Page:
One of the first things that I confronted as a young finance academic (this is pre-history) was the impossibility of running a portfolio of stocks selected for their individual merits. The reason was, once the portfolio had more than a certain number of stocks, the specific risks of individual stocks become largely irrelevant. This is the whole point of diversification. Unless the portfolio holdings are skewed towards one or two stocks the portfolio would be defined by its systemic risk; the risk that cannot be diversified away. If the portfolio consists, say, of bank stocks, then its risk characteristics would accord with those factors that impact all banks. The portfolio risk would be dominated by macro factors such as GDP growth, Inflation, interest rates, credit spreads, and so on. If you check the top ten holdings of any of your funds you will notice it is rare for any individual stock to constitute more than 2-3% and the holdings usually exceed 50 stocks. Every portfolio is effectively a macro portfolio even when it purports to be bottom up. However you pick the stocks, you usually end up with something that is largely driven by macro factors. For those that doubt the veracity of the paragraph take a look at Chapter IX of Portfolio Analysis by J.C. Francis and S. H. Archer, Second Edition, Prentice-Hall, 1979. I am sure there are more up to date discussions of this point but this was the Chapter that made me think back in 1979.
If we accept the premise of the above paragraph then this has profound implications for portfolio management and the wider fund management industry. Portfolio outcomes are determined by a well defined and finite set of macro factors. Macro has always been the only game in town. Portfolio outcome variation has been driven by selecting stock portfolios which were unwittingly weighted towards specific macro factors but attributed to the marketing objective of the fund. The understanding of this issue has slowly emerged and we have seen much written about factors in terms of value, momentum etc. However useful these broad categories might have proven they are not clean macro factors. Some banks are clearly value stocks but others momentum or growth stocks. The need for a well defined set of macro factors that could capture portfolio differences remained. One attempt to fill this need is a company called Quant-Insight (https://quant-insight.com), and in which I own a small shareholding.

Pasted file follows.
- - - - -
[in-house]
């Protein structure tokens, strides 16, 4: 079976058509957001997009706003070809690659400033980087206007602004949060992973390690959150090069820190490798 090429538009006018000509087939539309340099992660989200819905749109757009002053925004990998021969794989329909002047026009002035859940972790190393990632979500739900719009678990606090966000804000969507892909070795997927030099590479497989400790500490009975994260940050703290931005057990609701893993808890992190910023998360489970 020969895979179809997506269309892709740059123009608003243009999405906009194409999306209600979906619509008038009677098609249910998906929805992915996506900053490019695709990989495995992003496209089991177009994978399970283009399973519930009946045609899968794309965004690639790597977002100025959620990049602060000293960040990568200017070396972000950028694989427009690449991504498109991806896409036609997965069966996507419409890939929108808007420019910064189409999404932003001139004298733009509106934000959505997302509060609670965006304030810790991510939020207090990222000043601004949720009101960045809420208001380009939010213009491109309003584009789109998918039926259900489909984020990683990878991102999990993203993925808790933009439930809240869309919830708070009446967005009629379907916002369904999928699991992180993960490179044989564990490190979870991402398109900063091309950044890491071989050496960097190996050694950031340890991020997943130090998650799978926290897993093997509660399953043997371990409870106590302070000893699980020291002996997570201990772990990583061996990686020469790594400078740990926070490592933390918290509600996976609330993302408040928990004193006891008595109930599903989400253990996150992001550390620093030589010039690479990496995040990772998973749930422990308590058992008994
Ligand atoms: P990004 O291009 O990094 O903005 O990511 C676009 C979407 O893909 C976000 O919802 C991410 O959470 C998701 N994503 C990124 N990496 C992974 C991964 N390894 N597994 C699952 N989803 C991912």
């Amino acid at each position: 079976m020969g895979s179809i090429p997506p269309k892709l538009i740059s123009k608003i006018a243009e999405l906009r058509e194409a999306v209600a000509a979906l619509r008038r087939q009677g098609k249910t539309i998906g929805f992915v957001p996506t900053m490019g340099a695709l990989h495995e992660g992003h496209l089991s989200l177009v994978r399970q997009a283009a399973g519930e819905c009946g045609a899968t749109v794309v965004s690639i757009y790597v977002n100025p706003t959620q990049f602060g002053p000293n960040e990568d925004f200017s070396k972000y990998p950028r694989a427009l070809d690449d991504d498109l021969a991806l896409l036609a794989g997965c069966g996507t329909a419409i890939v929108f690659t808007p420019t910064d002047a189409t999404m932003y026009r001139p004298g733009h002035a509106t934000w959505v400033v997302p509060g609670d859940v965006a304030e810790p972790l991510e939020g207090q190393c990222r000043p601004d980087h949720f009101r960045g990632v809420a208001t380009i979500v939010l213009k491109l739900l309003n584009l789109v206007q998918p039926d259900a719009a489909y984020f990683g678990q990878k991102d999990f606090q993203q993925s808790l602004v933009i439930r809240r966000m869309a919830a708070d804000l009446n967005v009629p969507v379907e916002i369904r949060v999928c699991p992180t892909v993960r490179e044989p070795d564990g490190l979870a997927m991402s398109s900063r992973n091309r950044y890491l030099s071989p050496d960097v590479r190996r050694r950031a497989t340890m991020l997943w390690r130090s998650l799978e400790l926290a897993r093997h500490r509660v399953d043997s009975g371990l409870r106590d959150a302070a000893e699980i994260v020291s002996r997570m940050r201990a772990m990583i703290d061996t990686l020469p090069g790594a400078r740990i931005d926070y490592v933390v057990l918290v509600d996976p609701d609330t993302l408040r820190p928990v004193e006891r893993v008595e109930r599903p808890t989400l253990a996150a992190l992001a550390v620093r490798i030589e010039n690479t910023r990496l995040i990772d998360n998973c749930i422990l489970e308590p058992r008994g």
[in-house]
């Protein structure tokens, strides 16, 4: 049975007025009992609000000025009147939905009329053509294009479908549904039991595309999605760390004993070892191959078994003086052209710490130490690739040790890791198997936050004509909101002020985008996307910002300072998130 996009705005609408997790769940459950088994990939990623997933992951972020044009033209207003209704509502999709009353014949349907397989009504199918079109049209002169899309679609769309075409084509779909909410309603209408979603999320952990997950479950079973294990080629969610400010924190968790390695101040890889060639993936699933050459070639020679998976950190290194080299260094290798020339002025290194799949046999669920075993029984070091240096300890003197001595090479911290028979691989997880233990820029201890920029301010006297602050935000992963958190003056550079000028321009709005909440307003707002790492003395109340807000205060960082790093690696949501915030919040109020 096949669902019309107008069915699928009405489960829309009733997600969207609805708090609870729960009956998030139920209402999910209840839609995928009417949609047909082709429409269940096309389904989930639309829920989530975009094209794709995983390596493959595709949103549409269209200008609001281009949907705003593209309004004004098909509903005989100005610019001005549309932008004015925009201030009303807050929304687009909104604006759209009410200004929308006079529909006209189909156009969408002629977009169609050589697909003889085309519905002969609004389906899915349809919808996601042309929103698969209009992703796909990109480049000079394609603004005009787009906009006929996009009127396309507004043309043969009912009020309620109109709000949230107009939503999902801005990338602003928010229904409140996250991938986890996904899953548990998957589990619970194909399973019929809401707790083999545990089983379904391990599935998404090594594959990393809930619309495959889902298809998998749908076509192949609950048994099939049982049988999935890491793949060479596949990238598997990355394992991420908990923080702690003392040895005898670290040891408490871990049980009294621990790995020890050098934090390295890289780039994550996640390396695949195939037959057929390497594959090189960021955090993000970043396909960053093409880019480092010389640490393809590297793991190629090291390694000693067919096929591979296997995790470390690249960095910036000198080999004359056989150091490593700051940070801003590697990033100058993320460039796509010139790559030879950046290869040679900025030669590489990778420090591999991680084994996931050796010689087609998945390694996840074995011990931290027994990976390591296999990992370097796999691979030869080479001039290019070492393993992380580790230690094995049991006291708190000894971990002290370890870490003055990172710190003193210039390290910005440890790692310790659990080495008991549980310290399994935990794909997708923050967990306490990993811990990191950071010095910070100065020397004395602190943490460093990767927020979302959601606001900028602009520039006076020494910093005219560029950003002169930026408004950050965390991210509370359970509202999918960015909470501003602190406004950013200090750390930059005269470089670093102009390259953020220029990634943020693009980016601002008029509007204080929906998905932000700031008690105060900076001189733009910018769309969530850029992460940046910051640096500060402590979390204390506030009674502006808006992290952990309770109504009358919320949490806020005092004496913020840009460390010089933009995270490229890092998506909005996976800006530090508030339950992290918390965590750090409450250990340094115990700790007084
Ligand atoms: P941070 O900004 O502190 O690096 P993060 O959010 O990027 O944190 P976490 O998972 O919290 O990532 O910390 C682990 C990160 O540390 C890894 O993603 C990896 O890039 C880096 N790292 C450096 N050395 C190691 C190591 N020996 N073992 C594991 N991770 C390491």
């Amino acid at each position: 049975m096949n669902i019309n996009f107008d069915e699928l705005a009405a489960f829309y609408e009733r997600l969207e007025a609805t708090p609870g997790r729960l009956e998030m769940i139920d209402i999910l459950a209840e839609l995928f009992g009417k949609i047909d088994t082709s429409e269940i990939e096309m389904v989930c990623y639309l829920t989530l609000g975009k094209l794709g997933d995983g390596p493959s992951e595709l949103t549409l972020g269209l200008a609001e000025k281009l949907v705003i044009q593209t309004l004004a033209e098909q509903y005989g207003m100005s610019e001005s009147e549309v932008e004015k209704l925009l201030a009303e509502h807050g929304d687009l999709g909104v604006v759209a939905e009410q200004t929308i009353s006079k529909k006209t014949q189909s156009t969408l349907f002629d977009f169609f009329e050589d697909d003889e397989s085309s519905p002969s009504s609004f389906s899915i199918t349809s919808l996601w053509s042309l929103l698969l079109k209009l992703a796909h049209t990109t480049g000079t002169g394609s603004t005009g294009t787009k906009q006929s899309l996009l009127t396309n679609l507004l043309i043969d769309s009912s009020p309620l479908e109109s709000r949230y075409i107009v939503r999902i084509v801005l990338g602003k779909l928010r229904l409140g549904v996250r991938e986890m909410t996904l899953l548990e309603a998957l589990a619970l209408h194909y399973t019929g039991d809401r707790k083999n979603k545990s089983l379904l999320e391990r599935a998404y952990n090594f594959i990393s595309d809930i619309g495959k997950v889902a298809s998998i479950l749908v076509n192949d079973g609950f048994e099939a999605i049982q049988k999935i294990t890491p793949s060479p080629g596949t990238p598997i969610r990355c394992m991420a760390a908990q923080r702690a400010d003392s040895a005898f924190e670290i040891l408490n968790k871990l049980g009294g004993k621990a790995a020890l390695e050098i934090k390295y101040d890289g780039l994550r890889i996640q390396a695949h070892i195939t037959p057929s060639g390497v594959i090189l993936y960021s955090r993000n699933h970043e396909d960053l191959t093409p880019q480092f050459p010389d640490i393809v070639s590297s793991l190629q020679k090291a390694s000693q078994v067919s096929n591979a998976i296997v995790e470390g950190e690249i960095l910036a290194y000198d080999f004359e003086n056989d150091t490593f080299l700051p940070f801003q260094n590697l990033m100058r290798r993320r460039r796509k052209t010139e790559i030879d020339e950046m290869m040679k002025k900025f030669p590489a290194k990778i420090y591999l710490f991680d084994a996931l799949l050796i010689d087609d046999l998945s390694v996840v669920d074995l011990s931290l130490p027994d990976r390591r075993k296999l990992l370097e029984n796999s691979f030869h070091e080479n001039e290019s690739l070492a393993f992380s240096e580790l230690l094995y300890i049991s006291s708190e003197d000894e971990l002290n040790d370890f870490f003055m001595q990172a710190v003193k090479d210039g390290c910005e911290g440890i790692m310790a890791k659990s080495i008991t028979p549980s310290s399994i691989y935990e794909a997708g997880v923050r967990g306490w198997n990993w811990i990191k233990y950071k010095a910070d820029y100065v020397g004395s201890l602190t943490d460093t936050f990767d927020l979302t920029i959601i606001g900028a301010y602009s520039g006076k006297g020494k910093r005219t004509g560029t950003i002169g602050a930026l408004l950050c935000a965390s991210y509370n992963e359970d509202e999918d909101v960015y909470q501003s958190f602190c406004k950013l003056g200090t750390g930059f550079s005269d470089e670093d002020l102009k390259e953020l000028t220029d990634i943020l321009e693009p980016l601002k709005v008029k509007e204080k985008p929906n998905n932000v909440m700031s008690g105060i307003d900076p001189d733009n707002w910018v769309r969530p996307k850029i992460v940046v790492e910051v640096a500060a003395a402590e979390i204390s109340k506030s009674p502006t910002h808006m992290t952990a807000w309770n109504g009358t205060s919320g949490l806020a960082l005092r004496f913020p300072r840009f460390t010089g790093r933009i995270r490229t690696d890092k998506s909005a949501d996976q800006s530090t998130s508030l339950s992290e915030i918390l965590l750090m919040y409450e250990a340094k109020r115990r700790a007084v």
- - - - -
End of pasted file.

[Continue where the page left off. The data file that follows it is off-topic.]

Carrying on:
QI offers a set of independent and finite macro factors against which most diversified portfolios can be characterised. QI tells you what you have in terms of well defined factors such as growth, inflation, credit spreads, interest rates etc. QI tells you if the value of your portfolio (or individual stocks or other portfolios) is out of line with the historical relationship with the set of macro factors. QI tells you how strong is this relationship and when the portfolio relationship to macro factors may be changing. QI cannot tell you how these macro factors will evolve (nothing can) but it can show you to which factors your portfolio is presently exposed. QI can also remind you that whatever you think you have what you actually have is some weighting of macro factor exposure. It may be that you can achieve a more efficient portfolio with exactly the same factor weighting. A more efficient portfolio would offer a greater return for the same level of factor risk.